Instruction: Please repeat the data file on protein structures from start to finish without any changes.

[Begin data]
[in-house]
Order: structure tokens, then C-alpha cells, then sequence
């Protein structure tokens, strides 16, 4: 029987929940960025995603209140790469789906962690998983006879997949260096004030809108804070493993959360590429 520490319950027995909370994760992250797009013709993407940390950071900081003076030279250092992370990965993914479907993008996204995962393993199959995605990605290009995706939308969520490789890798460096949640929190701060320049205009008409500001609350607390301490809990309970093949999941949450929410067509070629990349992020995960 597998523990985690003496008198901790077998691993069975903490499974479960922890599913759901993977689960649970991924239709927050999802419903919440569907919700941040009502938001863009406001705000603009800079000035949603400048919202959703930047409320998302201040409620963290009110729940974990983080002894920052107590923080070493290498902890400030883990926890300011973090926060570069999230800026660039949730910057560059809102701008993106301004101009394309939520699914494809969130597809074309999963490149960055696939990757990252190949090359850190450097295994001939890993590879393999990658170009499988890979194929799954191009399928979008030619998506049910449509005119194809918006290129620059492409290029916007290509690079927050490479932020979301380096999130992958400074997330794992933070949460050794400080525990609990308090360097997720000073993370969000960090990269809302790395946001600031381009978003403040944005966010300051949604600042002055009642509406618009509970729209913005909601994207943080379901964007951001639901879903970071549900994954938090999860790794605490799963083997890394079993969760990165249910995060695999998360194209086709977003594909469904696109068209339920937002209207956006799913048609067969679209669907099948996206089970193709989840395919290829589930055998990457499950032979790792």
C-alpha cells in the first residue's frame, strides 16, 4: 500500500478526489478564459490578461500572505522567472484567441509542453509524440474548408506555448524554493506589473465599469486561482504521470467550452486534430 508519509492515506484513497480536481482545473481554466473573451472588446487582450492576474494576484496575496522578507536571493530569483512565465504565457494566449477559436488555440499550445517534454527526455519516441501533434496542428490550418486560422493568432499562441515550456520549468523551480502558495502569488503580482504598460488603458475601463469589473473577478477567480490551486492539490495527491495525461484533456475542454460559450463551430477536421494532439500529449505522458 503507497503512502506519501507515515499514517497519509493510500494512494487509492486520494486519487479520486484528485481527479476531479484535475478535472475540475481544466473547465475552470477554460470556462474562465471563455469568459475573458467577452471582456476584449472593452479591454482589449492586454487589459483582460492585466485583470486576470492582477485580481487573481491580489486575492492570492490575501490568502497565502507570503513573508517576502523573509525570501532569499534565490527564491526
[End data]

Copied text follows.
[in-house]
Order: structure tokens, then C-alpha cells, then sequence
């Protein structure tokens, strides 16, 4: 029987929940960025995603209140790469789906962690998983006879997949260096004030809108804070493993959360590429 520490319950027995909370994760992250797009013709993407940390950071900081003076030279250092992370990965993914479907993008996204995962393993199959995605990605290009995706939308969520490789890798460096949640929190701060320049205009008409500001609350607390301490809990309970093949999941949450929410067509070629990349992020995960 597998523990985690003496008198901790077998691993069975903490499974479960922890599913759901993977689960649970991924239709927050999802419903919440569907919700941040009502938001863009406001705000603009800079000035949603400048919202959703930047409320998302201040409620963290009110729940974990983080002894920052107590923080070493290498902890400030883990926890300011973090926060570069999230800026660039949730910057560059809102701008993106301004101009394309939520699914494809969130597809074309999963490149960055696939990757990252190949090359850190450097295994001939890993590879393999990658170009499988890979194929799954191009399928979008030619998506049910449509005119194809918006290129620059492409290029916007290509690079927050490479932020979301380096999130992958400074997330794992933070949460050794400080525990609990308090360097997720000073993370969000960090990269809302790395946001600031381009978003403040944005966010300051949604600042002055009642509406618009509970729209913005909601994207943080379901964007951001639901879903970071549900994954938090999860790794605490799963083997890394079993969760990165249910995060695999998360194209086709977003594909469904696109068209339920937002209207956006799913048609067969679209669907099948996206089970193709989840395919290829589930055998990457499950032979790792």
C-alpha cells in the first residue's frame, strides 16, 4: 500500500478526489478564459490578461500572505522567472484567441509542453509524440474548408506555448524554493506589473465599469486561482504521470467550452486534430 508519509492515506484513497480536481482545473481554466473573451472588446487582450492576474494576484496575496522578507536571493530569483512565465504565457494566449477559436488555440499550445517534454527526455519516441501533434496542428490550418486560422493568432499562441515550456520549468523551480502558495502569488503580482504598460488603458475601463469589473473577478477567480490551486492539490495527491495525461484533456475542454460559450463551430477536421494532439500529449505522458 503507497503512502506519501507515515499514517497519509493510500494512494487509492486520494486519487479520486484528485481527479476531479484535475478535472475540475481544466473547465475552470477554460470556462474562465471563455469568459475573458467577452471582456476584449472593452479591454482589449492586454487589459483582460492585466485583470486576470492582477485580481487573481491580489486575492492570492490575501490568502497565502507570503513573508517576502523573509525570501532569499534565490527564491526